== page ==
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Habitualised Resilience

My daughter, Ebony, is 22 years old, and I love her to bits. She’d also kill me if she knew she was the subject of this week’s Home Truth. So, let’s keep this between us, eh? Thanks.

Eb had a difficult birth and, as such, was a little delayed in fine and gross motor skill development. She walked a little later than most babies and developed a tremor in her hands that, to this day, seems to bob up just when she needs to hold a hot cup of tea or thread a needle.

Blessed with her father’s clumsiness, we knew early that Eb was unlikely to become an Olympian. And that’s fine. Eb has other superpowers, including the ability to consume more literature in a weekend than any human I know. She’s a reading superhero.

But Eb’s ability to be resilient and to persist through a 1000-page novel isn’t all that admirable. That’s her happy place, and resilience placed in only our preferred context isn’t really resilience at all.

However, when Eb fronted up in her sports uniform for her school’s cross-country day in Year 12, telling me she knew she’d come last but that she’d try to complete the course without stopping … that was resilient.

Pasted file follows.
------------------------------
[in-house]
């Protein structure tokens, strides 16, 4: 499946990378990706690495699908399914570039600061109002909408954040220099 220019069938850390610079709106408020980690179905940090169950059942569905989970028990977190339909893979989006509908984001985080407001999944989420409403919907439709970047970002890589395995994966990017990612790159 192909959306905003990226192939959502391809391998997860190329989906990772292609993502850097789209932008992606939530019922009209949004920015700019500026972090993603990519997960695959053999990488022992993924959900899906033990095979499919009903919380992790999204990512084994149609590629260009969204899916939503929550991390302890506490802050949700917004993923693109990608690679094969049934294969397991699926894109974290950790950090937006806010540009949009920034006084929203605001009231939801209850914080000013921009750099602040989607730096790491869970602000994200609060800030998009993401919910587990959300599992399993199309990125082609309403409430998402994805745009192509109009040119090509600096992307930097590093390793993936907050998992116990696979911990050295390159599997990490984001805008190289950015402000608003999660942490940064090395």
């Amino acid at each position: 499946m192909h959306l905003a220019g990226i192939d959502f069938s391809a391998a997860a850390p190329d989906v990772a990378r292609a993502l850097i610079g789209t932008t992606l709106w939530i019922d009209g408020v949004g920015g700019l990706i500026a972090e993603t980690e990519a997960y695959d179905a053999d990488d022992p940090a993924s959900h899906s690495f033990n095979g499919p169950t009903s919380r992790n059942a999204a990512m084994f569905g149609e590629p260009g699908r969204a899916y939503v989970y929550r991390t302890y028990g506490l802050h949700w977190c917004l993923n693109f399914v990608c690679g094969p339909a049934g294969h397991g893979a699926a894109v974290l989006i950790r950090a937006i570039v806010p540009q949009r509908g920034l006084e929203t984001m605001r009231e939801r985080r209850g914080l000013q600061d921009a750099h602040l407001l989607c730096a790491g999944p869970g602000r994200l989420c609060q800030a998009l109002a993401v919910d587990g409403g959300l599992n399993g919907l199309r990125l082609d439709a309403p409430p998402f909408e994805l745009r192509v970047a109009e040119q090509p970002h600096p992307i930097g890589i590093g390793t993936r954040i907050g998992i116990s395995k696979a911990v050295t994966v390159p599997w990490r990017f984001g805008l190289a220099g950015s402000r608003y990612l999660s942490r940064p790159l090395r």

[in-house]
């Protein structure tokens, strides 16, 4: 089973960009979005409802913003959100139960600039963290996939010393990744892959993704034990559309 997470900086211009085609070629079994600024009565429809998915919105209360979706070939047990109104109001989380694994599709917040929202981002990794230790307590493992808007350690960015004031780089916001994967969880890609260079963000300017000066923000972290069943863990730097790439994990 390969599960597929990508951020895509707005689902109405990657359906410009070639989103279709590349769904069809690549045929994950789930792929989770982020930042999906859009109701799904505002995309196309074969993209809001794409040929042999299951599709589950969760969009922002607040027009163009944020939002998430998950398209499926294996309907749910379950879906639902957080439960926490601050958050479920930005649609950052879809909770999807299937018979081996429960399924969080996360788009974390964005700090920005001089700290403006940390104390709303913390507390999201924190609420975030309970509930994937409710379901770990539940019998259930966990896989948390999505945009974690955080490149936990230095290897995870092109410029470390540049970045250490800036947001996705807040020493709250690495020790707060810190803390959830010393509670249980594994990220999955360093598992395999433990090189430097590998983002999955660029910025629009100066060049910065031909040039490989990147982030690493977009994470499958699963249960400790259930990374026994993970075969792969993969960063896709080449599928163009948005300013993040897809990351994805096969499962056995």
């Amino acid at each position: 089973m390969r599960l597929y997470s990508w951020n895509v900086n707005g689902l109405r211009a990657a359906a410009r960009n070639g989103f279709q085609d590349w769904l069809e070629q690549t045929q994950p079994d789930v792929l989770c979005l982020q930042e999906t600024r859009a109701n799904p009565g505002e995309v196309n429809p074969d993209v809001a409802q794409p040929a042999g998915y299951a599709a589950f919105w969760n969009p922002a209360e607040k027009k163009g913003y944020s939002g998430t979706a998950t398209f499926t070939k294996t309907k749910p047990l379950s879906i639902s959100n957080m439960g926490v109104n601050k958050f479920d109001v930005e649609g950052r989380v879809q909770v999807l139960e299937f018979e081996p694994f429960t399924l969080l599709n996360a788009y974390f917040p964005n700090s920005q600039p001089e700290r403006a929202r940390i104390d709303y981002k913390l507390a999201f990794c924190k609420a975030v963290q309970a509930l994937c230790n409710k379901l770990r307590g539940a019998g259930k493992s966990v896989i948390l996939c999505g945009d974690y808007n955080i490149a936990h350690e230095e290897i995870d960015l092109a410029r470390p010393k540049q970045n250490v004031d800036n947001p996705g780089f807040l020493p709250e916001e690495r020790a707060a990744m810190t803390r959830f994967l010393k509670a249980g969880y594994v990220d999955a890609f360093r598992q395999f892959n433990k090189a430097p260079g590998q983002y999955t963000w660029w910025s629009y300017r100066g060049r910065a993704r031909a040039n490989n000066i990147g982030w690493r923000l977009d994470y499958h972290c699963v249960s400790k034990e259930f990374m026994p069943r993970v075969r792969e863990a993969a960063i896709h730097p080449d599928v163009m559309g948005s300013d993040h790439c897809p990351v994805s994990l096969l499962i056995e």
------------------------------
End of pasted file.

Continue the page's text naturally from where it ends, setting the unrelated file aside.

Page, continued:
I knew full well that other students had their parents write fake notes of fictional ailments excusing them from that run, but not Eb.

I’d contend there are three kinds of resilience:

  • Low resilience – struggle to persist or attempt almost any challenge.
  • Mid resilience – context-specific resilience (we’ve all taught a boy who’d finish a footy match with a broken ankle but loses the plot when asked to read a simple text).
  • High resilience – a portable or habitualised resilience, where we take self-talk that works in hard times and apply it to unexpected or unfavourable areas.

In teaching or fostering resilience in young people, a check to see if they can apply it where it’s most challenging is worthwhile before concluding that the resilience teaching work is done.

Keep fighting that good fight,


PS. We have a strict quota on the number of schools we can take on this year. So if you are considering commencing a Real Schools Partnership this year, let’s chat, reply to this email or click here, and we’ll make the conversation happen. 


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